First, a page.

Kirkus called this mother-daughter memoir “an outstanding portrait of the painful postwar waltz of Germans, their victims, and their victims’ victims.”

About the Book

One woman’s moving story of her journey with her mother to find their past and the tragedy that haunts them. In 1938, when Edith Westerfeld was twelve, her parents sent her from Germany to America to escape the Nazis. Edith survived, but most of her family perished in the death camps. Unable to face the losses of her family and homeland, Edith closed the door on her past, refusing to discuss even the smallest details. Fifty-four years later, when the void of her childhood was consuming her and her family, she returned to
Stockstadt with her grown daughter Fern to reconnect and reconcile with her past. Together, Edith and Fern found a town that had dramatically changed on the surface, but that hid guilty secrets and lived in enduring denial. Motherland is a story of learning to face the past, of remembering and honoring while looking forward and letting go. It is an account of the war’s lingering grip on its witnesses; yet it is also a loving story of mothers and daughters, roots, understanding, and, ultimately, healing.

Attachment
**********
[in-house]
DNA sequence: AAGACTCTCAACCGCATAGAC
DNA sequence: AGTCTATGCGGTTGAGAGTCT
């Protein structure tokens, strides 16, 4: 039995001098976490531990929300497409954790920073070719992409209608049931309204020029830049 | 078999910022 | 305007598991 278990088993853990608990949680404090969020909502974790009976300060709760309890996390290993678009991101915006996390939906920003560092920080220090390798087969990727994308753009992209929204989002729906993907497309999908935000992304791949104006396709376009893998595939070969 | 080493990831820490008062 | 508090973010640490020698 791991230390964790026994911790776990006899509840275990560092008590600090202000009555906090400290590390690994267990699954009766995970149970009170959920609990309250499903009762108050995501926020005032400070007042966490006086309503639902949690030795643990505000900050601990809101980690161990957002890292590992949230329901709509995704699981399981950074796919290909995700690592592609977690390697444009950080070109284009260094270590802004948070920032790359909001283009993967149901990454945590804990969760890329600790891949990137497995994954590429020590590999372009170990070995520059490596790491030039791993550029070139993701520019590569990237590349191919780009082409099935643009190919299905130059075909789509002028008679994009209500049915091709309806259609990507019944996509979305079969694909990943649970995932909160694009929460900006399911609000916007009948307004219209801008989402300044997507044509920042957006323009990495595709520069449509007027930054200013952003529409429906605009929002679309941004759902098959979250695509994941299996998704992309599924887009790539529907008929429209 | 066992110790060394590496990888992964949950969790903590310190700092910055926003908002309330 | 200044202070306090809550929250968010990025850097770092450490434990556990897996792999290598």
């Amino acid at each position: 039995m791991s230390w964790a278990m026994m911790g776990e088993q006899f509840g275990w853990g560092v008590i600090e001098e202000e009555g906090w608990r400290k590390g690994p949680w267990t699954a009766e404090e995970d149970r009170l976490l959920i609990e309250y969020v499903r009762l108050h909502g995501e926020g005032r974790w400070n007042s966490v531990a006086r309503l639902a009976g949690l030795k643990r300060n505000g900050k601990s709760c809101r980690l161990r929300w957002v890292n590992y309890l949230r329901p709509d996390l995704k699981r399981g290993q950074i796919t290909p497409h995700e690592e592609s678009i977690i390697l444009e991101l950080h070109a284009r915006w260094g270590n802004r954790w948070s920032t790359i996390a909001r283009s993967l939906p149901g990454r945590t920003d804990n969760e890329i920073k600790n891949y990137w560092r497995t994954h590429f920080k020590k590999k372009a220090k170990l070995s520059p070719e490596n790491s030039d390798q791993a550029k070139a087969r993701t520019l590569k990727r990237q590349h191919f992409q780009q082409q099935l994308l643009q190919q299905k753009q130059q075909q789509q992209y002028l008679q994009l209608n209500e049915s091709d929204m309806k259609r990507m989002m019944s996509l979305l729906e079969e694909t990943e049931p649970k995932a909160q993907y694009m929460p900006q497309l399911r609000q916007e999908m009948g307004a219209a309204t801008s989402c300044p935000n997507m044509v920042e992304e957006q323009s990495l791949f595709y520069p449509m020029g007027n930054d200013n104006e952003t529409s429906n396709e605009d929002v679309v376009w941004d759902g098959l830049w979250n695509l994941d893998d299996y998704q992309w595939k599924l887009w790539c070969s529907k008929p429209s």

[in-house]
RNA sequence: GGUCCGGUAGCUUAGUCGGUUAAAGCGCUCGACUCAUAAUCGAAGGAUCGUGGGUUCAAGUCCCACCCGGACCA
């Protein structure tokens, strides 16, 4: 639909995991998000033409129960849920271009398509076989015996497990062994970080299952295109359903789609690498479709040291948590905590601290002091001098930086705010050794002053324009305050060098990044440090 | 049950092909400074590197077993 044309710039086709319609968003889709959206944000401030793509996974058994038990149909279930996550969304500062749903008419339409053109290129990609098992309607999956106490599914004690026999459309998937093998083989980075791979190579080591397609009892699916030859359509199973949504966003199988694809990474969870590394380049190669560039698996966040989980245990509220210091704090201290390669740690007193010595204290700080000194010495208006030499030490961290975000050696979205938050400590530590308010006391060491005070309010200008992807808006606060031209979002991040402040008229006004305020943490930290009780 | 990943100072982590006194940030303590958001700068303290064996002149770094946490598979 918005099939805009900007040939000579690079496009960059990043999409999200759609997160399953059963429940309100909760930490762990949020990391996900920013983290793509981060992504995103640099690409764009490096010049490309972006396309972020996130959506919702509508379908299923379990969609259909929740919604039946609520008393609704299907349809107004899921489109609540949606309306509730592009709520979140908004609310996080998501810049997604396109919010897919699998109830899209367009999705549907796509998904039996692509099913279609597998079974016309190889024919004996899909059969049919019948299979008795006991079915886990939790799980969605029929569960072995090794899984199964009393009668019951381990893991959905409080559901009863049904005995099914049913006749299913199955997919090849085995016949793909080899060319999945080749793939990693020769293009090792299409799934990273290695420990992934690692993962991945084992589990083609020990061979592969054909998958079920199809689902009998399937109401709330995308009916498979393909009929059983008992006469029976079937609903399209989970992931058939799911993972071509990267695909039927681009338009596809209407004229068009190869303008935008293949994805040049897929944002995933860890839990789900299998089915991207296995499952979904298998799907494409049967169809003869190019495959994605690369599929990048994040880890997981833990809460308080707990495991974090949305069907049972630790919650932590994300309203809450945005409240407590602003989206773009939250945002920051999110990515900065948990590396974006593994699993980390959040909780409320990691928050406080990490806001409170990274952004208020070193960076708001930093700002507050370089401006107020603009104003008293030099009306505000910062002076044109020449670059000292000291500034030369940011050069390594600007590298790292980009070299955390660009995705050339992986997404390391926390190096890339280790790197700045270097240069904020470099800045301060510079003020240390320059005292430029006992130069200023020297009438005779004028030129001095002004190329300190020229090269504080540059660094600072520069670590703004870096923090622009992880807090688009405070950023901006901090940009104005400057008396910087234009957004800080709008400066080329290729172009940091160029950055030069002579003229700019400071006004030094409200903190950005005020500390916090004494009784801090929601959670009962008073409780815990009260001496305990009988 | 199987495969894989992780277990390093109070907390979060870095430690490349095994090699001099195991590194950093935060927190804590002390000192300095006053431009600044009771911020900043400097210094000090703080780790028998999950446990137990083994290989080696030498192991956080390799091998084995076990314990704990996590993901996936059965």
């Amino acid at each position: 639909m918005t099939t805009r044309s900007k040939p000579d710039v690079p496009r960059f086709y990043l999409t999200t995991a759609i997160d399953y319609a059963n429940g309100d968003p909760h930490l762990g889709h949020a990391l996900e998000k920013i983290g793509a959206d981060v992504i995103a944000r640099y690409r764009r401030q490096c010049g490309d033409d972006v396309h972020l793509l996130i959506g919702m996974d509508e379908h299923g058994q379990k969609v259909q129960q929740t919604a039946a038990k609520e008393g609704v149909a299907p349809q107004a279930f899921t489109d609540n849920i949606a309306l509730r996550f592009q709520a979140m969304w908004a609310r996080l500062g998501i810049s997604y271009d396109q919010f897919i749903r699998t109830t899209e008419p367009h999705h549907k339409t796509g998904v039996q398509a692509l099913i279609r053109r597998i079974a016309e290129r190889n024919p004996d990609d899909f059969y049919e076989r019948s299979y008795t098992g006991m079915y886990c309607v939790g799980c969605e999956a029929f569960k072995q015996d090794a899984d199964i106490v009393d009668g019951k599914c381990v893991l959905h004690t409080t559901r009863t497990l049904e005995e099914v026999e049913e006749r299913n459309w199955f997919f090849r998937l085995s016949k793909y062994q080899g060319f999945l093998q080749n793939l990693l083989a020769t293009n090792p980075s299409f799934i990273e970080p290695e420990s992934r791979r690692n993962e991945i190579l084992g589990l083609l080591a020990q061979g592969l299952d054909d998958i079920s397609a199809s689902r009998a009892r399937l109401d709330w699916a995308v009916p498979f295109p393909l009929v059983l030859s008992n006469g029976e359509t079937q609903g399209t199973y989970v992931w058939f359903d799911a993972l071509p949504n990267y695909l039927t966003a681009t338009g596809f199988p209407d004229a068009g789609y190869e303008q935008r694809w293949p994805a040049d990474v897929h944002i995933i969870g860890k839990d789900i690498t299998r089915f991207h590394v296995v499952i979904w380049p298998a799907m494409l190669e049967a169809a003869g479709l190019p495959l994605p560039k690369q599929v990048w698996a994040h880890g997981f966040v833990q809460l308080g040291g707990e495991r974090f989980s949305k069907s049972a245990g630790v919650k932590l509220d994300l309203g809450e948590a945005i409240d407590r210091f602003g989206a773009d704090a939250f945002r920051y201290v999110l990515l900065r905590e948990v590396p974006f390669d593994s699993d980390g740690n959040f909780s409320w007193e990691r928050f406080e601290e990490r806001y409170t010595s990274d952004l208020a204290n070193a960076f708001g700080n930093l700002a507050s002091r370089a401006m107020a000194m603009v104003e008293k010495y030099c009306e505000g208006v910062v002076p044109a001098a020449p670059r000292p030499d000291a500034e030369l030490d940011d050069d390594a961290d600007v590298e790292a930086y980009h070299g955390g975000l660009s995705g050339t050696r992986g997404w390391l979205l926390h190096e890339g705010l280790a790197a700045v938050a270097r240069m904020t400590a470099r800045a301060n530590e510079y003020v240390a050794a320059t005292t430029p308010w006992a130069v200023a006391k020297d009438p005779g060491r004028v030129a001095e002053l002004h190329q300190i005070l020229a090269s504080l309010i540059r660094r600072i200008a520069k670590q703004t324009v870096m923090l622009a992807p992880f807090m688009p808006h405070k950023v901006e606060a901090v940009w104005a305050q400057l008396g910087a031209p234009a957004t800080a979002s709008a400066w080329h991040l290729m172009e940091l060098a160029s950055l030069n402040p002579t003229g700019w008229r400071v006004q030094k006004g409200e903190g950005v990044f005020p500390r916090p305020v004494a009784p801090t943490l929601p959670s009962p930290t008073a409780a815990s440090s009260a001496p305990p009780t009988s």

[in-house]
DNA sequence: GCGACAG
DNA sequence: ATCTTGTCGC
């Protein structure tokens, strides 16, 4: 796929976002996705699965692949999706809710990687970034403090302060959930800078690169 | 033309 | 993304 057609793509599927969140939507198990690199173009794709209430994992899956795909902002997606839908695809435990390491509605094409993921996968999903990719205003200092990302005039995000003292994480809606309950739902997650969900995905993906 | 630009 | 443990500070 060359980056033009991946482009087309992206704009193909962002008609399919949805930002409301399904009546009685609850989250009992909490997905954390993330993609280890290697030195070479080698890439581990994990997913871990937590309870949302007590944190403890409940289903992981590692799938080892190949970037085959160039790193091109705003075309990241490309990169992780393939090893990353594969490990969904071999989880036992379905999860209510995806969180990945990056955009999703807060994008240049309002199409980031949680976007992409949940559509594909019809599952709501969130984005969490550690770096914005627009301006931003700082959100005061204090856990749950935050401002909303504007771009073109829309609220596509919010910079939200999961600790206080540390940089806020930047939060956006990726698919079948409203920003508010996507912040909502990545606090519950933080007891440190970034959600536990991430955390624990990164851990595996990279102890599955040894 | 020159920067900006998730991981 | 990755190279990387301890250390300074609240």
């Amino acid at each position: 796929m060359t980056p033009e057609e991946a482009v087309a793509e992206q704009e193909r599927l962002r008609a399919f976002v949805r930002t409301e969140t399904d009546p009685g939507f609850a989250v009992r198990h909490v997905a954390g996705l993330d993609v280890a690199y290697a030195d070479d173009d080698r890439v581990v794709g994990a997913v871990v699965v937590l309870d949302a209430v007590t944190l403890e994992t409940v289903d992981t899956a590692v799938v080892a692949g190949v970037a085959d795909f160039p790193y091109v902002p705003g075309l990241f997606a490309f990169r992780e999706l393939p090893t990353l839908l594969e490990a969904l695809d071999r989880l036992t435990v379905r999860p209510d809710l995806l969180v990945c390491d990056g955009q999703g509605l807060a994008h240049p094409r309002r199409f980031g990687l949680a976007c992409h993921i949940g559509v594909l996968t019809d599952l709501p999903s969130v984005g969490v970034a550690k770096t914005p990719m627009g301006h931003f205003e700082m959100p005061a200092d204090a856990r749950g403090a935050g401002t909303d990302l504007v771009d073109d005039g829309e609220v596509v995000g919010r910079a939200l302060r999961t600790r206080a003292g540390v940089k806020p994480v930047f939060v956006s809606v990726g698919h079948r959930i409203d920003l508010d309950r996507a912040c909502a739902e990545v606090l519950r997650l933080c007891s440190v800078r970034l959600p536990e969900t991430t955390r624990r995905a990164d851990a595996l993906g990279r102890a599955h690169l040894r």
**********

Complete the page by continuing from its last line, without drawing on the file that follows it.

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  • Finalist for the National Jewish Book Award 2000
  • Illinois State Library’s Read-For-A-Lifetime 2007-2008 title
  • Barnes & Noble Discover New Great Writers title
  • Featured title for “Quad Cities Reads” and “Racine Reads” (One book/one community book groups)
  • BookSense 76 pick
  • Booklist’s list of “Holocaust Literature: Best of the Year” title (2000)
  • Featured on The Oprah Show
  • German and Dutch editions (The book is read in German classrooms to teach tolerance.)
  • Illinois State Library Read-For-A-Lifetime 2007-2008 Booklist
  • Selection for One Book/One Community programs at Libertyville/Vernon Hills, IL; Racine, WI; and the Quad Cities, IL, IA
  • The Illinois Association of the Teachers of English (IATE) selected Fern Schumer Chapman as its 2004 Illinois Author of the Year.

Author Awards